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Foreclosure Filings Slip, but is it Artificial?


Foreclosure filings were reported on 252,363 properties in June, a three percent decrease from May but a 53 percent increase from June 2007, RealtyTrac said today.

Per the report, one in every 501 households in the United States received a foreclosure filing during the month, with levels higher in the usual hotspots like Nevada, California, and Arizona.

RealtyTrac chief executive James J. Saccacio noted that June was the second straight month that more than a quarter million homes faced the prospect of foreclosure, and said recent data indicates that the epidemic hasn’t yet peaked.

“Foreclosure activity slipped 3 percent lower from the previous month, but the year-over-year increase of more than 50 percent indicates we have not yet reached the top of this foreclosure cycle,” he said.

“Bank repossessions, or REOs, continue to increase at a much faster pace than default notices or auction notices. REOs in June were up 171 percent from a year ago, while default notices were up 38 percent and auction notices were up 22 percent over the same time period.”

Essentially, properties that began the foreclosure process months ago are now owned by the issuing bank or mortgage lender, while those beginning the foreclosure process have slowed, partially because of new laws that protect at-risk homeowners.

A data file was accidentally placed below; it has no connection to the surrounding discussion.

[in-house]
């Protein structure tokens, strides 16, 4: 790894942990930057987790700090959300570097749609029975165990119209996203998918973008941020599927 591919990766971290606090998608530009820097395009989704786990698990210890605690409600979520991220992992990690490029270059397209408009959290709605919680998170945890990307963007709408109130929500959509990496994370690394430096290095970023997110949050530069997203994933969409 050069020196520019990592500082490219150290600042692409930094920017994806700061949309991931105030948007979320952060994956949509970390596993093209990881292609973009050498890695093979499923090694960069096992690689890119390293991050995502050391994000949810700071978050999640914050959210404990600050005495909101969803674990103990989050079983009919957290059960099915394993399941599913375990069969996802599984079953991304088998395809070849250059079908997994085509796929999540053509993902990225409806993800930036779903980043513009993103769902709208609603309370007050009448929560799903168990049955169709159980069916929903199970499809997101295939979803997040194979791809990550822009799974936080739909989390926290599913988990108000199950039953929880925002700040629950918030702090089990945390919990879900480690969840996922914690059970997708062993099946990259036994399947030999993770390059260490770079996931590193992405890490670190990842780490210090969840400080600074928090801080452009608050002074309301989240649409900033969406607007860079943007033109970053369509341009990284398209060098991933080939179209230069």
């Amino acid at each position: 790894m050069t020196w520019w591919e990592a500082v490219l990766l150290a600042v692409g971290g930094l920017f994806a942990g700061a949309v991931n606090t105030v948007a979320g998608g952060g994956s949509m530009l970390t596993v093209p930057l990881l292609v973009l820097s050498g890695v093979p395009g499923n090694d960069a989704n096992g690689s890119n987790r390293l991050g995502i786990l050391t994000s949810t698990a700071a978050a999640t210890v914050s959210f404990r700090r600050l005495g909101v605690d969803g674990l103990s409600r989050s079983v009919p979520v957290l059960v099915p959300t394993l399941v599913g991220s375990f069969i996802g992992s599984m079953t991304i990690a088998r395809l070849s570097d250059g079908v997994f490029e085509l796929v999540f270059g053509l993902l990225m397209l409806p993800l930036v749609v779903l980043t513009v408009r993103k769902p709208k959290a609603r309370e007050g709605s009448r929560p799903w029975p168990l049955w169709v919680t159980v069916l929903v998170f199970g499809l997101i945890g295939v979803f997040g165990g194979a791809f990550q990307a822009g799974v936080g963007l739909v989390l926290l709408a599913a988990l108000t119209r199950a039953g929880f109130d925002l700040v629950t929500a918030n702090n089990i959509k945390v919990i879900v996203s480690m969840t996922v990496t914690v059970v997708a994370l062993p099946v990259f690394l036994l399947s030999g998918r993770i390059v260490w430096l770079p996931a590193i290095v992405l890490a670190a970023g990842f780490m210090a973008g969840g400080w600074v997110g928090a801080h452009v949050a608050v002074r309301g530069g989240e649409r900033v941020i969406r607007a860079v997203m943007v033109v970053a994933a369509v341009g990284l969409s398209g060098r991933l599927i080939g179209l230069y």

For example, the state of Massachusetts recently passed legislation that extends the time period mortgage lenders must wait before initiating foreclosure proceedings from 30 to 90 days.

That has led to a precipitous drop in foreclosure starts, but did little to slow the number of foreclosure deeds, the final step of the foreclosure process, which hit an all-time high in the state during May.

This logic assumes that an artificial slowing in foreclosure filings could actually extend the mortgage crisis, and lead to a bump later down the road once these at-risk homeowners are no longer protected by such temporary laws, because as we all know, some foreclosures are simply not avoidable.

A number of other states and cities have implemented similar initiatives over the past few months that simply slow the process, though it’s unclear if they provide any meaningful long-term solution.

(photo: atbartlett)

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